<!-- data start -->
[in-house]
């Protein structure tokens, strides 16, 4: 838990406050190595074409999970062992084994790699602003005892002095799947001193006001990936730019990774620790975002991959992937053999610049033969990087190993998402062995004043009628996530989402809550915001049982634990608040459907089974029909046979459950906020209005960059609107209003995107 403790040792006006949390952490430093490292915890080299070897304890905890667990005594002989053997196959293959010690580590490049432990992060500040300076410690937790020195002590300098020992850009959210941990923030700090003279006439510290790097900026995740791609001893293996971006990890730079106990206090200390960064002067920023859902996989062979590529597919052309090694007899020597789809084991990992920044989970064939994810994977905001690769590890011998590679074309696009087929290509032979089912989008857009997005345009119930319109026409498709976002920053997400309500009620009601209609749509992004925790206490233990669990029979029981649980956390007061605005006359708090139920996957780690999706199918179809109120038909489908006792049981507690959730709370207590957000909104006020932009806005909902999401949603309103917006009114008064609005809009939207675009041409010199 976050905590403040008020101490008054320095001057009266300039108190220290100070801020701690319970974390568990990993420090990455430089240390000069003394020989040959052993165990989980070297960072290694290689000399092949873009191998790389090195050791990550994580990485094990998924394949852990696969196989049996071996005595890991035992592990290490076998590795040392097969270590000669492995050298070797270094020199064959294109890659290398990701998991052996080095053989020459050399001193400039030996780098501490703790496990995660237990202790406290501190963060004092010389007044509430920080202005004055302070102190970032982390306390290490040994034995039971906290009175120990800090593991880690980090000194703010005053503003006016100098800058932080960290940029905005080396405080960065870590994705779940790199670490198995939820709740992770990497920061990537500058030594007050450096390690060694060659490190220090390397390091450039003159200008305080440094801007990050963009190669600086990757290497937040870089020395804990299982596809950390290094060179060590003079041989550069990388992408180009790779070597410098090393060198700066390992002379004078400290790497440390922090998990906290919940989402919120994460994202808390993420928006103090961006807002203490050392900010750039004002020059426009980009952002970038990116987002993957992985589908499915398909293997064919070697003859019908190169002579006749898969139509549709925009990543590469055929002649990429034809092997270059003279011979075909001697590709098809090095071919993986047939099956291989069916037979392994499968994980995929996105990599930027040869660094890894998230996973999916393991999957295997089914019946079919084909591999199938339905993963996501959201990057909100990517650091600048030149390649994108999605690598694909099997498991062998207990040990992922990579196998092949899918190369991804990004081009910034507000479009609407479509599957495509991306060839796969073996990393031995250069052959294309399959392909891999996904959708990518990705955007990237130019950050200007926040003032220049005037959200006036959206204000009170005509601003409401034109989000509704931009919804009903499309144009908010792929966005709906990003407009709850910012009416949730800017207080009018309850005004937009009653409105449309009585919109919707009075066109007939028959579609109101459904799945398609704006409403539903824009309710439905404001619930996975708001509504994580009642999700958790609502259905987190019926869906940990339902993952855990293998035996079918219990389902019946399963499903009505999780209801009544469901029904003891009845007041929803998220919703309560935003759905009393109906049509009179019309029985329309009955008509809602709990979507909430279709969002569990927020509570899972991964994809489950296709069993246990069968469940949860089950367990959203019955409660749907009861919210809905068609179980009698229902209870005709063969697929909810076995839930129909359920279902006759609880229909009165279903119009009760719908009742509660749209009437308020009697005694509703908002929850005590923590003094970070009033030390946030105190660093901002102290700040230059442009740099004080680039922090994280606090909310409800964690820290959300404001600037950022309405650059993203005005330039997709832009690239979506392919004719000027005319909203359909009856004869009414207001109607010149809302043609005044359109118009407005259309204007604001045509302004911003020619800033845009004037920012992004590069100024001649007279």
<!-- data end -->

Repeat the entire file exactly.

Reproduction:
[in-house]
């Protein structure tokens, strides 16, 4: 838990406050190595074409999970062992084994790699602003005892002095799947001193006001990936730019990774620790975002991959992937053999610049033969990087190993998402062995004043009628996530989402809550915001049982634990608040459907089974029909046979459950906020209005960059609107209003995107 403790040792006006949390952490430093490292915890080299070897304890905890667990005594002989053997196959293959010690580590490049432990992060500040300076410690937790020195002590300098020992850009959210941990923030700090003279006439510290790097900026995740791609001893293996971006990890730079106990206090200390960064002067920023859902996989062979590529597919052309090694007899020597789809084991990992920044989970064939994810994977905001690769590890011998590679074309696009087929290509032979089912989008857009997005345009119930319109026409498709976002920053997400309500009620009601209609749509992004925790206490233990669990029979029981649980956390007061605005006359708090139920996957780690999706199918179809109120038909489908006792049981507690959730709370207590957000909104006020932009806005909902999401949603309103917006009114008064609005809009939207675009041409010199 976050905590403040008020101490008054320095001057009266300039108190220290100070801020701690319970974390568990990993420090990455430089240390000069003394020989040959052993165990989980070297960072290694290689000399092949873009191998790389090195050791990550994580990485094990998924394949852990696969196989049996071996005595890991035992592990290490076998590795040392097969270590000669492995050298070797270094020199064959294109890659290398990701998991052996080095053989020459050399001193400039030996780098501490703790496990995660237990202790406290501190963060004092010389007044509430920080202005004055302070102190970032982390306390290490040994034995039971906290009175120990800090593991880690980090000194703010005053503003006016100098800058932080960290940029905005080396405080960065870590994705779940790199670490198995939820709740992770990497920061990537500058030594007050450096390690060694060659490190220090390397390091450039003159200008305080440094801007990050963009190669600086990757290497937040870089020395804990299982596809950390290094060179060590003079041989550069990388992408180009790779070597410098090393060198700066390992002379004078400290790497440390922090998990906290919940989402919120994460994202808390993420928006103090961006807002203490050392900010750039004002020059426009980009952002970038990116987002993957992985589908499915398909293997064919070697003859019908190169002579006749898969139509549709925009990543590469055929002649990429034809092997270059003279011979075909001697590709098809090095071919993986047939099956291989069916037979392994499968994980995929996105990599930027040869660094890894998230996973999916393991999957295997089914019946079919084909591999199938339905993963996501959201990057909100990517650091600048030149390649994108999605690598694909099997498991062998207990040990992922990579196998092949899918190369991804990004081009910034507000479009609407479509599957495509991306060839796969073996990393031995250069052959294309399959392909891999996904959708990518990705955007990237130019950050200007926040003032220049005037959200006036959206204000009170005509601003409401034109989000509704931009919804009903499309144009908010792929966005709906990003407009709850910012009416949730800017207080009018309850005004937009009653409105449309009585919109919707009075066109007939028959579609109101459904799945398609704006409403539903824009309710439905404001619930996975708001509504994580009642999700958790609502259905987190019926869906940990339902993952855990293998035996079918219990389902019946399963499903009505999780209801009544469901029904003891009845007041929803998220919703309560935003759905009393109906049509009179019309029985329309009955008509809602709990979507909430279709969002569990927020509570899972991964994809489950296709069993246990069968469940949860089950367990959203019955409660749907009861919210809905068609179980009698229902209870005709063969697929909810076995839930129909359920279902006759609880229909009165279903119009009760719908009742509660749209009437308020009697005694509703908002929850005590923590003094970070009033030390946030105190660093901002102290700040230059442009740099004080680039922090994280606090909310409800964690820290959300404001600037950022309405650059993203005005330039997709832009690239979506392919004719000027005319909203359909009856004869009414207001109607010149809302043609005044359109118009407005259309204007604001045509302004911003020619800033845009004037920012992004590069100024001649007279």